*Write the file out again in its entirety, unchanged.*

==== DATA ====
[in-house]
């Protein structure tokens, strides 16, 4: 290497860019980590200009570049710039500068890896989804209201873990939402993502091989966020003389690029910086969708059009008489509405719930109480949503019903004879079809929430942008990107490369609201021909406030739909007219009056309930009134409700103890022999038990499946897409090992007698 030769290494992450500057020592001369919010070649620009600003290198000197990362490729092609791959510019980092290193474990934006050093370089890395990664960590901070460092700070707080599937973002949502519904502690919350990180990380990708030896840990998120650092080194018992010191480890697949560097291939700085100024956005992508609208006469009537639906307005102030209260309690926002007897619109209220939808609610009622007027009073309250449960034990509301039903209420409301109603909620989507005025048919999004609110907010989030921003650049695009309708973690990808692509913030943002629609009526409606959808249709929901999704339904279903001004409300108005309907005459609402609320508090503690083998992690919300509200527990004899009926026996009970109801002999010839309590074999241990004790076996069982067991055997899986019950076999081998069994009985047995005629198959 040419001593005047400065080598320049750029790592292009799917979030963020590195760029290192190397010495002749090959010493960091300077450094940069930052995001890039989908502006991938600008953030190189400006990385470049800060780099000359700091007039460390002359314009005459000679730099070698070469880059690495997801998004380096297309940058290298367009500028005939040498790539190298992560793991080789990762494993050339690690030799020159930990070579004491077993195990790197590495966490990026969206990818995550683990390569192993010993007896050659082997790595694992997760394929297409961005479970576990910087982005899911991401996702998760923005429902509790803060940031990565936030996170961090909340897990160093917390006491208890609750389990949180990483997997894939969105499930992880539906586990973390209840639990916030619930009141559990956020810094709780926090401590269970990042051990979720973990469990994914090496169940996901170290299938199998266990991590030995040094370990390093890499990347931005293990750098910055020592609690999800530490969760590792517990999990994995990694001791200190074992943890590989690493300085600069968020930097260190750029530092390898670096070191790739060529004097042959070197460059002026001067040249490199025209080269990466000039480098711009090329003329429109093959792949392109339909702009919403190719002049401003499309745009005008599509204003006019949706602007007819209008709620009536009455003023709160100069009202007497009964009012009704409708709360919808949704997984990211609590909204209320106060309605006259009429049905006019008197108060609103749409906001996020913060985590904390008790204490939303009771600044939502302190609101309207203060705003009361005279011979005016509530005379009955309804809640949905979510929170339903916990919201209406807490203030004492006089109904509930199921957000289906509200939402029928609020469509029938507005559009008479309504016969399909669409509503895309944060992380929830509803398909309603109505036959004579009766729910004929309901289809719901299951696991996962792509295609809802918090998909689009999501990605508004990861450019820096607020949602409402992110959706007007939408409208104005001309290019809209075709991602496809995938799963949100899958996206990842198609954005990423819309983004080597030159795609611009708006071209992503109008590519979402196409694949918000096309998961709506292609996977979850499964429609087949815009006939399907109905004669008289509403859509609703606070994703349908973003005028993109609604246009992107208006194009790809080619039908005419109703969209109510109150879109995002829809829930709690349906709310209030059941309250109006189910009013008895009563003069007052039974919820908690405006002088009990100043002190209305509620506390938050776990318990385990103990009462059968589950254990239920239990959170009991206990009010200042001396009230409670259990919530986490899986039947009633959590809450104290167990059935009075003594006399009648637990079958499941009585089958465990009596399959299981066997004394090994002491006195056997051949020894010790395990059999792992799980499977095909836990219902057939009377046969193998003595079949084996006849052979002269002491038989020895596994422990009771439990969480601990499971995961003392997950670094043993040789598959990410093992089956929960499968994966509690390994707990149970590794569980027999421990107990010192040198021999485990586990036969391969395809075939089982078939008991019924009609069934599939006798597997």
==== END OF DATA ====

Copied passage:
[in-house]
């Protein structure tokens, strides 16, 4: 290497860019980590200009570049710039500068890896989804209201873990939402993502091989966020003389690029910086969708059009008489509405719930109480949503019903004879079809929430942008990107490369609201021909406030739909007219009056309930009134409700103890022999038990499946897409090992007698 030769290494992450500057020592001369919010070649620009600003290198000197990362490729092609791959510019980092290193474990934006050093370089890395990664960590901070460092700070707080599937973002949502519904502690919350990180990380990708030896840990998120650092080194018992010191480890697949560097291939700085100024956005992508609208006469009537639906307005102030209260309690926002007897619109209220939808609610009622007027009073309250449960034990509301039903209420409301109603909620989507005025048919999004609110907010989030921003650049695009309708973690990808692509913030943002629609009526409606959808249709929901999704339904279903001004409300108005309907005459609402609320508090503690083998992690919300509200527990004899009926026996009970109801002999010839309590074999241990004790076996069982067991055997899986019950076999081998069994009985047995005629198959 040419001593005047400065080598320049750029790592292009799917979030963020590195760029290192190397010495002749090959010493960091300077450094940069930052995001890039989908502006991938600008953030190189400006990385470049800060780099000359700091007039460390002359314009005459000679730099070698070469880059690495997801998004380096297309940058290298367009500028005939040498790539190298992560793991080789990762494993050339690690030799020159930990070579004491077993195990790197590495966490990026969206990818995550683990390569192993010993007896050659082997790595694992997760394929297409961005479970576990910087982005899911991401996702998760923005429902509790803060940031990565936030996170961090909340897990160093917390006491208890609750389990949180990483997997894939969105499930992880539906586990973390209840639990916030619930009141559990956020810094709780926090401590269970990042051990979720973990469990994914090496169940996901170290299938199998266990991590030995040094370990390093890499990347931005293990750098910055020592609690999800530490969760590792517990999990994995990694001791200190074992943890590989690493300085600069968020930097260190750029530092390898670096070191790739060529004097042959070197460059002026001067040249490199025209080269990466000039480098711009090329003329429109093959792949392109339909702009919403190719002049401003499309745009005008599509204003006019949706602007007819209008709620009536009455003023709160100069009202007497009964009012009704409708709360919808949704997984990211609590909204209320106060309605006259009429049905006019008197108060609103749409906001996020913060985590904390008790204490939303009771600044939502302190609101309207203060705003009361005279011979005016509530005379009955309804809640949905979510929170339903916990919201209406807490203030004492006089109904509930199921957000289906509200939402029928609020469509029938507005559009008479309504016969399909669409509503895309944060992380929830509803398909309603109505036959004579009766729910004929309901289809719901299951696991996962792509295609809802918090998909689009999501990605508004990861450019820096607020949602409402992110959706007007939408409208104005001309290019809209075709991602496809995938799963949100899958996206990842198609954005990423819309983004080597030159795609611009708006071209992503109008590519979402196409694949918000096309998961709506292609996977979850499964429609087949815009006939399907109905004669008289509403859509609703606070994703349908973003005028993109609604246009992107208006194009790809080619039908005419109703969209109510109150879109995002829809829930709690349906709310209030059941309250109006189910009013008895009563003069007052039974919820908690405006002088009990100043002190209305509620506390938050776990318990385990103990009462059968589950254990239920239990959170009991206990009010200042001396009230409670259990919530986490899986039947009633959590809450104290167990059935009075003594006399009648637990079958499941009585089958465990009596399959299981066997004394090994002491006195056997051949020894010790395990059999792992799980499977095909836990219902057939009377046969193998003595079949084996006849052979002269002491038989020895596994422990009771439990969480601990499971995961003392997950670094043993040789598959990410093992089956929960499968994966509690390994707990149970590794569980027999421990107990010192040198021999485990586990036969391969395809075939089982078939008991019924009609069934599939006798597997």